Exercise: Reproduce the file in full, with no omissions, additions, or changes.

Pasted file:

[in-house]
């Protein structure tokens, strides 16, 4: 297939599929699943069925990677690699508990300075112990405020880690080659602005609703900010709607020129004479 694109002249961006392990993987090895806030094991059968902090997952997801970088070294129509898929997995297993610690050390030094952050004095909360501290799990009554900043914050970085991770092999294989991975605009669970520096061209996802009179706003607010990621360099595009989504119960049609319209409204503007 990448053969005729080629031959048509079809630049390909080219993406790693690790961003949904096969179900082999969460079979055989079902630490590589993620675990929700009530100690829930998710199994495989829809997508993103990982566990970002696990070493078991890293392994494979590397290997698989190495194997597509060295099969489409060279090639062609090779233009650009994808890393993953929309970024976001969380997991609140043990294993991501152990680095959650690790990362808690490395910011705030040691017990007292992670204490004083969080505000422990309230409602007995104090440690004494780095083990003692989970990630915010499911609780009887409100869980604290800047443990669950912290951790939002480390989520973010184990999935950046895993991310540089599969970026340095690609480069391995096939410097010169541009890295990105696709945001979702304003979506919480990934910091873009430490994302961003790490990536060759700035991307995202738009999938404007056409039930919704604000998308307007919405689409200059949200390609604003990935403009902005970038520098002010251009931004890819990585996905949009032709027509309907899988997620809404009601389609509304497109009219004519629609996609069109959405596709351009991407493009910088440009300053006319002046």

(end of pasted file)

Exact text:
[in-house]
């Protein structure tokens, strides 16, 4: 297939599929699943069925990677690699508990300075112990405020880690080659602005609703900010709607020129004479 694109002249961006392990993987090895806030094991059968902090997952997801970088070294129509898929997995297993610690050390030094952050004095909360501290799990009554900043914050970085991770092999294989991975605009669970520096061209996802009179706003607010990621360099595009989504119960049609319209409204503007 990448053969005729080629031959048509079809630049390909080219993406790693690790961003949904096969179900082999969460079979055989079902630490590589993620675990929700009530100690829930998710199994495989829809997508993103990982566990970002696990070493078991890293392994494979590397290997698989190495194997597509060295099969489409060279090639062609090779233009650009994808890393993953929309970024976001969380997991609140043990294993991501152990680095959650690790990362808690490395910011705030040691017990007292992670204490004083969080505000422990309230409602007995104090440690004494780095083990003692989970990630915010499911609780009887409100869980604290800047443990669950912290951790939002480390989520973010184990999935950046895993991310540089599969970026340095690609480069391995096939410097010169541009890295990105696709945001979702304003979506919480990934910091873009430490994302961003790490990536060759700035991307995202738009999938404007056409039930919704604000998308307007919405689409200059949200390609604003990935403009902005970038520098002010251009931004890819990585996905949009032709027509309907899988997620809404009601389609509304497109009219004519629609996609069109959405596709351009991407493009910088440009300053006319002046």